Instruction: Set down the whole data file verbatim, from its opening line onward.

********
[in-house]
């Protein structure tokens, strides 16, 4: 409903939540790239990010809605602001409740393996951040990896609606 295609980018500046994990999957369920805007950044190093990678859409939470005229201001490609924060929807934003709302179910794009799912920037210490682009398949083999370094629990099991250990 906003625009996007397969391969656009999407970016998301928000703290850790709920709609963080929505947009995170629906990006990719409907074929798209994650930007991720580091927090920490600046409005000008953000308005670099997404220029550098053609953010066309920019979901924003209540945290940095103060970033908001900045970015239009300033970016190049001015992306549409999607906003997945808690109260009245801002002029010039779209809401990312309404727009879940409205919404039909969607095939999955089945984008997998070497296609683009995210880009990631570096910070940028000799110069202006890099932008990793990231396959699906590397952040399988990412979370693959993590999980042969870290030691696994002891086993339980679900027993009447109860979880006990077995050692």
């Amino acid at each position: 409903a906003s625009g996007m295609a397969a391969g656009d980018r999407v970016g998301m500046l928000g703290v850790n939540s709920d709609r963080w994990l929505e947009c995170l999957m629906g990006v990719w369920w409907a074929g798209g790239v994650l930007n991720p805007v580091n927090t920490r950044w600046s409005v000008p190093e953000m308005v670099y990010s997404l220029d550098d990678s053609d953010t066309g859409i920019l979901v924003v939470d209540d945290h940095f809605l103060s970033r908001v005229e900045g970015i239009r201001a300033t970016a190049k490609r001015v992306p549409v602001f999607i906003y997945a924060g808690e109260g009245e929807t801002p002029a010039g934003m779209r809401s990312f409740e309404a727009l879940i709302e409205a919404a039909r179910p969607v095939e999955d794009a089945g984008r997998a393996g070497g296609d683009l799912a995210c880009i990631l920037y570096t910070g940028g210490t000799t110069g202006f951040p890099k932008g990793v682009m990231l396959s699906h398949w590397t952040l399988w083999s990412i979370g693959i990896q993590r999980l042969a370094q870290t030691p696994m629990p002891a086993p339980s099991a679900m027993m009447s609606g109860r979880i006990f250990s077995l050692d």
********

[in-house]
């Protein structure tokens, strides 16, 4: 409903939540790239990010809605602001409740393996951040990896609606 295609980018500046994990999957369920805007950044190093990678859409939470005229201001490609924060929807934003709302179910794009799912920037210490682009398949083999370094629990099991250990 906003625009996007397969391969656009999407970016998301928000703290850790709920709609963080929505947009995170629906990006990719409907074929798209994650930007991720580091927090920490600046409005000008953000308005670099997404220029550098053609953010066309920019979901924003209540945290940095103060970033908001900045970015239009300033970016190049001015992306549409999607906003997945808690109260009245801002002029010039779209809401990312309404727009879940409205919404039909969607095939999955089945984008997998070497296609683009995210880009990631570096910070940028000799110069202006890099932008990793990231396959699906590397952040399988990412979370693959993590999980042969870290030691696994002891086993339980679900027993009447109860979880006990077995050692």
């Amino acid at each position: 409903a906003s625009g996007m295609a397969a391969g656009d980018r999407v970016g998301m500046l928000g703290v850790n939540s709920d709609r963080w994990l929505e947009c995170l999957m629906g990006v990719w369920w409907a074929g798209g790239v994650l930007n991720p805007v580091n927090t920490r950044w600046s409005v000008p190093e953000m308005v670099y990010s997404l220029d550098d990678s053609d953010t066309g859409i920019l979901v924003v939470d209540d945290h940095f809605l103060s970033r908001v005229e900045g970015i239009r201001a300033t970016a190049k490609r001015v992306p549409v602001f999607i906003y997945a924060g808690e109260g009245e929807t801002p002029a010039g934003m779209r809401s990312f409740e309404a727009l879940i709302e409205a919404a039909r179910p969607v095939e999955d794009a089945g984008r997998a393996g070497g296609d683009l799912a995210c880009i990631l920037y570096t910070g940028g210490t000799t110069g202006f951040p890099k932008g990793v682009m990231l396959s699906h398949w590397t952040l399988w083999s990412i979370g693959i990896q993590r999980l042969a370094q870290t030691p696994m629990p002891a086993p339980s099991a679900m027993m009447s609606g109860r979880i006990f250990s077995l050692d």